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What's next for Brexit and the construction industry?

What benefits or implications could happen for the construction industry following the Brexit vote? Hager's Darren Palmer takes a closer look.
It is three months since the UK voted to leave the EU and the immediate reactions to the result have had chance to cool off so that level headed opinion and debate can now be formed and heard going forward.

A recent survey involving members of the ECA, BESA and SELECT1 provides a robust and largely positive view of the industry, its challenges post-Brexit and into the future. For example, 46% of respondents believe Brexit will have a positive impact over the medium term. Maintaining access to the EU is the feature most respondents would like, which is also in line with the majority of other UK industries’ responses so far.

Interestingly, 92% said they do not rely on EU migrant workers. In contrast to this, leaders of RICS, RIBA, CIOB & RTPI2 have written to Brexit Minister David Davis to lobby against potentially not having access to the skilled workforce that the current EU agreement provides.

The nitty gritty outcomes of the various lobby groups interests, political decisions, negotiated deals and what does or does not remain as the regulatory framework is something that will only be known with any certainty in years to come. Perhaps the most important for those in industry is the quality, reliability and timeliness of any information that is communicated which will, in some part, enable a clearer view for those tasked with charting and planning future activity.

For the immediate future, the most pressing issues concern near term uncertainties. Indeed, there have already been some prominent construction industry voices who are expecting a tightening in market conditions. For example, the consultant Arcadis is predicting construction prices to fall by as much as 6% by 2018. Any reduction in workloads due to economic uncertainty is obviously going to lead to the undesirable outcome of over-capacity and more intense competition.

For instance, a recent Mace forecast have signalled that tender pricing is expected to fall in 2017 meaning that contractors could well experience a hyper-competitive environment where jobs and projects are undertaken for increasingly tighter margins. This, in turn, will only benefit those commissioning the work by enjoying reduced price or even bargain priced project costs.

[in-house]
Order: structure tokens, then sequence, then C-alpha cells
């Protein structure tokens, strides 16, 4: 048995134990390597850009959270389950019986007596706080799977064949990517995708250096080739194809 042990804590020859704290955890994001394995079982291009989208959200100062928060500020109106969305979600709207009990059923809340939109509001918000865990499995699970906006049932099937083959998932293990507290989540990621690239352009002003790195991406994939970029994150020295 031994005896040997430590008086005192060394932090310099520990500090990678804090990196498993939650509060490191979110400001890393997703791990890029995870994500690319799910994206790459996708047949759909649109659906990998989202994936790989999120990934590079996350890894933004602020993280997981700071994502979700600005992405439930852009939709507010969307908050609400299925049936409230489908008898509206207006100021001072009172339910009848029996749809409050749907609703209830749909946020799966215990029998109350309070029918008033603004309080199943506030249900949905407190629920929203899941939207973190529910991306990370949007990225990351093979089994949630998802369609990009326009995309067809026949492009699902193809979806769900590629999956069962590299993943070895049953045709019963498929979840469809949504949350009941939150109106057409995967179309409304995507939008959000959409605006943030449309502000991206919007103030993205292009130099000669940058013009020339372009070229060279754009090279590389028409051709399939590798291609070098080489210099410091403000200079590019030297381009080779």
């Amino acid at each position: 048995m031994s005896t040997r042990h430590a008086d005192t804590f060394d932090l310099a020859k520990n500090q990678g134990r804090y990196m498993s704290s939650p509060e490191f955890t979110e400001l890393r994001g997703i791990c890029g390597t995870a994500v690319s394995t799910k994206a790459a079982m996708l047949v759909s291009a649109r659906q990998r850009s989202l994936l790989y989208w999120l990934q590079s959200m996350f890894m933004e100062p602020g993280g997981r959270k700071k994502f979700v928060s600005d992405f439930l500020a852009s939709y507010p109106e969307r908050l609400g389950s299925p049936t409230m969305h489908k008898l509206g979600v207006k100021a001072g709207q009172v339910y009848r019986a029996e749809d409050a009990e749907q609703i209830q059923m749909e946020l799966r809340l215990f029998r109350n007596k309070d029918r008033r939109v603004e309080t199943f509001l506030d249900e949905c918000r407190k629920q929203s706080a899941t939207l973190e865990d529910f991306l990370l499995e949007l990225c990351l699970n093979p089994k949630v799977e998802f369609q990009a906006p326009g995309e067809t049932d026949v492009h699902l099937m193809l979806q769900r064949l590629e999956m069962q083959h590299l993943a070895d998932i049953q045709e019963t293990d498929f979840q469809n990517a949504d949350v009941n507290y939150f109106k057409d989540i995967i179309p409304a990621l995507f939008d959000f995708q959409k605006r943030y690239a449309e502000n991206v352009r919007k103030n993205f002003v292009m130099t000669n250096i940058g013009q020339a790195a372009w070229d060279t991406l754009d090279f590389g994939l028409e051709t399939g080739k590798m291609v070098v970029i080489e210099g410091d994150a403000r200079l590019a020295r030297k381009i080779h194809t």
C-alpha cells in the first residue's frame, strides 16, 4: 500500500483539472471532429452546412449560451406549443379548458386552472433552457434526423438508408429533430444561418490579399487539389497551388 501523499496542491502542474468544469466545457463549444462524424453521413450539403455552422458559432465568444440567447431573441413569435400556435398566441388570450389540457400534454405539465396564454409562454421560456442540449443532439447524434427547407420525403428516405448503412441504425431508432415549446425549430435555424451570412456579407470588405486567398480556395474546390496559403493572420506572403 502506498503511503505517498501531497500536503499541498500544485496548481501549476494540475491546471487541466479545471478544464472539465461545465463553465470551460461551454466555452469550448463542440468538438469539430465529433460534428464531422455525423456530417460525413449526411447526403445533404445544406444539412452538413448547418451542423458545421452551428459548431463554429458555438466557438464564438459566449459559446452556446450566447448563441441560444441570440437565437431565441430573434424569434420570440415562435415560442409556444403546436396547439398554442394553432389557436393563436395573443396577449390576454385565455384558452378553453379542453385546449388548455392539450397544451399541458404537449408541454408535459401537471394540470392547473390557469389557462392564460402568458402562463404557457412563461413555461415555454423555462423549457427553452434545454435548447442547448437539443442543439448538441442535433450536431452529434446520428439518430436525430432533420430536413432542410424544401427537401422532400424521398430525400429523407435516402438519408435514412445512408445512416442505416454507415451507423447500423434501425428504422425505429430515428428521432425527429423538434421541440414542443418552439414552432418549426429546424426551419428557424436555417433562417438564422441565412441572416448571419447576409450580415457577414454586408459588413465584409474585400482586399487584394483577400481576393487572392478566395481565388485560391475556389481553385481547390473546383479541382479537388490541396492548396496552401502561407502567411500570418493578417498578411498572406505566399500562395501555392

To help offset a reduction in any future work in the pipeline, the government can stimulate activity by taking a robust stance and prioritising fiscal policy so areas such as infrastructure can provide a much needed boost for projects.

The depreciation of sterling against other currencies is another factor which could well influence future volumes and pricing of works. For instance, the costs of imported products and materials has risen due to the weaker value of sterling, so it’s a question of how much of that extra cost can or will be passed on to the customer or how much can or will be absorbed by manufacturers/suppliers?

Direct foreign investment into the UK is a key driver of projects, future growth and opportunity. With the depreciation of the sterling, investment into the UK is cheaper for those from overseas; however, they may only pull the trigger on any significant investment if the trade conditions are looking agreeable and the longer term business outlook for the UK is positive.

In summary, at this current juncture it is only possible to speculate as to what the positive or negative impacts of the Brexit vote will be for both the near and long term future. Access to skilled workers, volume of work, business & overseas investment and inflationary cost pressure on goods or materials are just some of the issues that will shape the eventual outcome in construction and its associated industries.

A more insightful overview and forecast will only be realistic once enough hard post-Brexit data has filtered into the Industry Associations and Government Departments that can then be considered for trends and reactions.
Author: Darren Palmer
Posted: 27th September 2016
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